New York City, NY – Sean “Diddy” Combs has had his hand in politics for a number of years, most notably dating back to his vigilance for the Rock the Vote campaign during the 2004 presidential election, where he interviewed a relatively unknown Illinois Senator who would go to make history inside the White House.

However, more than a decade later, the 46-year-old music mogul’s opinion on President Obama’s tenure as commander-in-chief isn’t exactly dipped in bronze. While speaking to Al Sharpton on MSNBC’s Politics Nation earlier today, he expressed how he felt the black community didn’t get all they hoped for during the election years.

“My number one thing, though, to be honest, is black people,” Diddy admitted, who had originally joined the segment discussing his new Harlem charter school before the topic switched to the upcoming presidential election. “I feel like we put President Obama in the White House. When I look back, I just wanted more done for my people because that’s the name of the game. This is politics. You put somebody in office you get in return the things that you care about for your communities.”

“I think we got a little bit shortchanged,” he continued. “That’s not knocking the President. There’s a lot going on — a lot of balls for him to juggle — he’s done an excellent job, you know, but I think it’s time to turn up the heat because the black vote is going to decide who is the next president of the United States.”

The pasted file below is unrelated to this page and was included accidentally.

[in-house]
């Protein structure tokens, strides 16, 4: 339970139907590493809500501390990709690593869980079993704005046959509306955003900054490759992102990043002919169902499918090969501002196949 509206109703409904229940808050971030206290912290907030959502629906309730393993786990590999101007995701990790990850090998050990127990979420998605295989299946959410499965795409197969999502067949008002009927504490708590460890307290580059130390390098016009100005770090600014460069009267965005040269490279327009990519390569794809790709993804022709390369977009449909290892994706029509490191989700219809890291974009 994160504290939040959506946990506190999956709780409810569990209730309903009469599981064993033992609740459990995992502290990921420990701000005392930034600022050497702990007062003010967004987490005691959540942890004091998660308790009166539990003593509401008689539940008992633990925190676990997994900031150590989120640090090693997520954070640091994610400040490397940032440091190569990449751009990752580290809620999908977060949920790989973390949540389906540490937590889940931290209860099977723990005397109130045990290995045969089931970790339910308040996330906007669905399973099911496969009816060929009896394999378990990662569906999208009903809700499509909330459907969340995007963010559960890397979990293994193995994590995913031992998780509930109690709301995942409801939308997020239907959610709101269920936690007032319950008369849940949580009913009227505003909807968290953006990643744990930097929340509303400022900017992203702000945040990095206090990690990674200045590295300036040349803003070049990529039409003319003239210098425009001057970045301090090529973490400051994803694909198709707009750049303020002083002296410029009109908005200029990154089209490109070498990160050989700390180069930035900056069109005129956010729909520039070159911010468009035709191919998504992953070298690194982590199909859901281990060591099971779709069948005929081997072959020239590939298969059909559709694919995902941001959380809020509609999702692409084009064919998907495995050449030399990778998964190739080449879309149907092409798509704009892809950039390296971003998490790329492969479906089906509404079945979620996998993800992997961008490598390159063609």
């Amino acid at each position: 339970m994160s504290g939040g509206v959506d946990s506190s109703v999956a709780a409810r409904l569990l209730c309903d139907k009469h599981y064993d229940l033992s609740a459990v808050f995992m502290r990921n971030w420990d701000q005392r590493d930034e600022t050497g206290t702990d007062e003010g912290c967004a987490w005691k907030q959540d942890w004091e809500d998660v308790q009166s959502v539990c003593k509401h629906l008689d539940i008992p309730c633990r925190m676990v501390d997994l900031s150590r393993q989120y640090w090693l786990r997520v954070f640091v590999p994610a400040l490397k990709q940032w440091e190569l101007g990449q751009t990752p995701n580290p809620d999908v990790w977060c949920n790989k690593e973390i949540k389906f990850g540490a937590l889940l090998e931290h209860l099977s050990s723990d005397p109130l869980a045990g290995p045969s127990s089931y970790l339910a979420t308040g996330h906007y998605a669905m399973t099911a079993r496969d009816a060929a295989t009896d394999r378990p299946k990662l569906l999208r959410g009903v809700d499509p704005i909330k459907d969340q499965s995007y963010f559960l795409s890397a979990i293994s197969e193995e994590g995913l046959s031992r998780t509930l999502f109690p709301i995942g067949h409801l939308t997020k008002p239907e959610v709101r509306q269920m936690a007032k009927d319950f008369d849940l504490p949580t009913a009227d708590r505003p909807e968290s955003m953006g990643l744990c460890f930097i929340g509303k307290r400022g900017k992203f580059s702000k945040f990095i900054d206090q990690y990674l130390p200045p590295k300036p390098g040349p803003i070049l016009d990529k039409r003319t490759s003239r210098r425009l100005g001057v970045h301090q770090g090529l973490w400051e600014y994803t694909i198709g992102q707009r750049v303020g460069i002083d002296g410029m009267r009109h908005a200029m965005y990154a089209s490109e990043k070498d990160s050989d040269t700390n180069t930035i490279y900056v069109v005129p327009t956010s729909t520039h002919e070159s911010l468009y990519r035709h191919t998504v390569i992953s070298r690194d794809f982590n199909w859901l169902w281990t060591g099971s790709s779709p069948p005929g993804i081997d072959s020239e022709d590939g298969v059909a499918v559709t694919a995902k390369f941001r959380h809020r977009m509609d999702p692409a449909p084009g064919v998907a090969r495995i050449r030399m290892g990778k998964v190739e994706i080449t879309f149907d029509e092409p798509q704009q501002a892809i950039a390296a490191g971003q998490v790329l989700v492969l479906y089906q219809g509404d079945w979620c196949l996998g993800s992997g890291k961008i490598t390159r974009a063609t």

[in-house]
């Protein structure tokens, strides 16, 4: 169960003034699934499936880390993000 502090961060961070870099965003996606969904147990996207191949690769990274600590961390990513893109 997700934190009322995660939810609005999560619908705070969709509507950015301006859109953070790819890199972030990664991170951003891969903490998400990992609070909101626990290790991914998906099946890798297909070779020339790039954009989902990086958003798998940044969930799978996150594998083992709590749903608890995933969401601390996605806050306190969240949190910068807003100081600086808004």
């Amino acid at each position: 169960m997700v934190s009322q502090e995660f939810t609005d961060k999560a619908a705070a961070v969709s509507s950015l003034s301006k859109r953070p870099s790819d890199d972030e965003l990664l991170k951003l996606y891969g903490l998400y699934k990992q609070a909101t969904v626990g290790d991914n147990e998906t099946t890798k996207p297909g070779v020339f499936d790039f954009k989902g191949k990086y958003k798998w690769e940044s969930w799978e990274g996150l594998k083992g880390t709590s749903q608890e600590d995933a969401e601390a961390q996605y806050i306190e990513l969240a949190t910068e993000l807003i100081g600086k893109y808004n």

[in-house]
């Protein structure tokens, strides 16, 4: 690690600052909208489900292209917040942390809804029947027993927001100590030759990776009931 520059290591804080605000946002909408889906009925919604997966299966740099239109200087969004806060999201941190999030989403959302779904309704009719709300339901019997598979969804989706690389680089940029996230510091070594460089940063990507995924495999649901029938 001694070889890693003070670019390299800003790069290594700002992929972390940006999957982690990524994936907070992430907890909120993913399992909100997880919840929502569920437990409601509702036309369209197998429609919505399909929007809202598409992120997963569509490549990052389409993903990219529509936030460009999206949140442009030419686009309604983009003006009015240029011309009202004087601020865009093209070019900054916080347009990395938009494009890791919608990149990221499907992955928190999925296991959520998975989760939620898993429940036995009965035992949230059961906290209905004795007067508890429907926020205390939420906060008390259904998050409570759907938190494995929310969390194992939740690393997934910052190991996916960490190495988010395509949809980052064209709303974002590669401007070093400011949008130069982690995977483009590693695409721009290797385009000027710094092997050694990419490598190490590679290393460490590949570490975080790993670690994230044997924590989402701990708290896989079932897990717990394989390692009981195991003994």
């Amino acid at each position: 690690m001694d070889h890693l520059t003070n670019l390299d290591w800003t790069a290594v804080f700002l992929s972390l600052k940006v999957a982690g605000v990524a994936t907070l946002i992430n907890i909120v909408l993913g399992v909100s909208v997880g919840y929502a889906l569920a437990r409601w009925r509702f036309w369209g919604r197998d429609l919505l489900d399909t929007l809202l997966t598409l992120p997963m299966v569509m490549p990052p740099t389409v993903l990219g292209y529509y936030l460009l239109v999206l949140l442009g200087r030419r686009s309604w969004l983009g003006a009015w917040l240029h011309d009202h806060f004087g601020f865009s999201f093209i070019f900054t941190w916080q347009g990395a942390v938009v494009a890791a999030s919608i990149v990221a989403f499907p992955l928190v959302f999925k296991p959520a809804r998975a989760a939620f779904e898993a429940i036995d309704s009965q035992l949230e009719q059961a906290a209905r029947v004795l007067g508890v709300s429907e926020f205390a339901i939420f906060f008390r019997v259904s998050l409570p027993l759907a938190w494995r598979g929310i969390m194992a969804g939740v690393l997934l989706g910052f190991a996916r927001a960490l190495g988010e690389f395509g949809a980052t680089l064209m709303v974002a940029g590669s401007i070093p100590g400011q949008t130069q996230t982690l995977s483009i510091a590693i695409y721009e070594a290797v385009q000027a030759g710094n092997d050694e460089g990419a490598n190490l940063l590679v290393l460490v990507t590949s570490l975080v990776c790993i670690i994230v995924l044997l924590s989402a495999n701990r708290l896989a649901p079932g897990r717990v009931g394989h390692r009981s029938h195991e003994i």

While it was quite explicit that Diddy doesn’t plan on voting for Donald Trump this November, he’s not all that enthused with Hillary Clinton, who has been frequently accused of “pandering” to black people’s interests, just to obtain their vote.

“Ms. Clinton … Hillary Clinton, you know, I hope she starts to directly talk to the black community. … It really makes me feel, you know, almost … hurt that our issues are not addressed and we’re such a big part of the voting [bloc],” he said.

“I honestly think he heat has to be turned up so much that as a community, we got to hold our vote,” he added. “Really revolutionize the game. Make them come for our vote. It’s a whole different strategy but I think we need to hold our vote because I don’t believe any of [the candidates].”

Sharpton also prompted Diddy to reveal that his next album will be his last and his current tour is sort of like his “victory lap.”